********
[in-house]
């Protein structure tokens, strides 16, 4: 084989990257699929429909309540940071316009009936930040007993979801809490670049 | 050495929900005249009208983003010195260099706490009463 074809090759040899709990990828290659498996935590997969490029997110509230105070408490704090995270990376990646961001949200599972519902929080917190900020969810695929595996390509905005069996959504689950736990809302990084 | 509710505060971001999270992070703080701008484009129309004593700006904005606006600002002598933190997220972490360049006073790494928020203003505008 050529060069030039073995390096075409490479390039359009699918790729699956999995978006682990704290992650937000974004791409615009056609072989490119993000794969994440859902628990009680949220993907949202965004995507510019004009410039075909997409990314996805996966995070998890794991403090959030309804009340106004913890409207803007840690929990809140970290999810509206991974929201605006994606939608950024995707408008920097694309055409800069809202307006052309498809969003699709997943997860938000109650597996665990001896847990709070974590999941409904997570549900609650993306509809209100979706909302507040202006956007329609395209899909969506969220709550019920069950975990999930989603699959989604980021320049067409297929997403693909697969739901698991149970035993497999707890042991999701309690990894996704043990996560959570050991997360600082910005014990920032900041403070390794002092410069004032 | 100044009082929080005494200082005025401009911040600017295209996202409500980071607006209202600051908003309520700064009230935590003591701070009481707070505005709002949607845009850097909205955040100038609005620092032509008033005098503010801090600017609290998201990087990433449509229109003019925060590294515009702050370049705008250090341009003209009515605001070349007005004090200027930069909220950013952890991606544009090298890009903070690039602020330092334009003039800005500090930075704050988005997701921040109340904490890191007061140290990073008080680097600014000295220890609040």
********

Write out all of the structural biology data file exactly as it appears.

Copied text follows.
[in-house]
């Protein structure tokens, strides 16, 4: 084989990257699929429909309540940071316009009936930040007993979801809490670049 | 050495929900005249009208983003010195260099706490009463 074809090759040899709990990828290659498996935590997969490029997110509230105070408490704090995270990376990646961001949200599972519902929080917190900020969810695929595996390509905005069996959504689950736990809302990084 | 509710505060971001999270992070703080701008484009129309004593700006904005606006600002002598933190997220972490360049006073790494928020203003505008 050529060069030039073995390096075409490479390039359009699918790729699956999995978006682990704290992650937000974004791409615009056609072989490119993000794969994440859902628990009680949220993907949202965004995507510019004009410039075909997409990314996805996966995070998890794991403090959030309804009340106004913890409207803007840690929990809140970290999810509206991974929201605006994606939608950024995707408008920097694309055409800069809202307006052309498809969003699709997943997860938000109650597996665990001896847990709070974590999941409904997570549900609650993306509809209100979706909302507040202006956007329609395209899909969506969220709550019920069950975990999930989603699959989604980021320049067409297929997403693909697969739901698991149970035993497999707890042991999701309690990894996704043990996560959570050991997360600082910005014990920032900041403070390794002092410069004032 | 100044009082929080005494200082005025401009911040600017295209996202409500980071607006209202600051908003309520700064009230935590003591701070009481707070505005709002949607845009850097909205955040100038609005620092032509008033005098503010801090600017609290998201990087990433449509229109003019925060590294515009702050370049705008250090341009003209009515605001070349007005004090200027930069909220950013952890991606544009090298890009903070690039602020330092334009003039800005500090930075704050988005997701921040109340904490890191007061140290990073008080680097600014000295220890609040």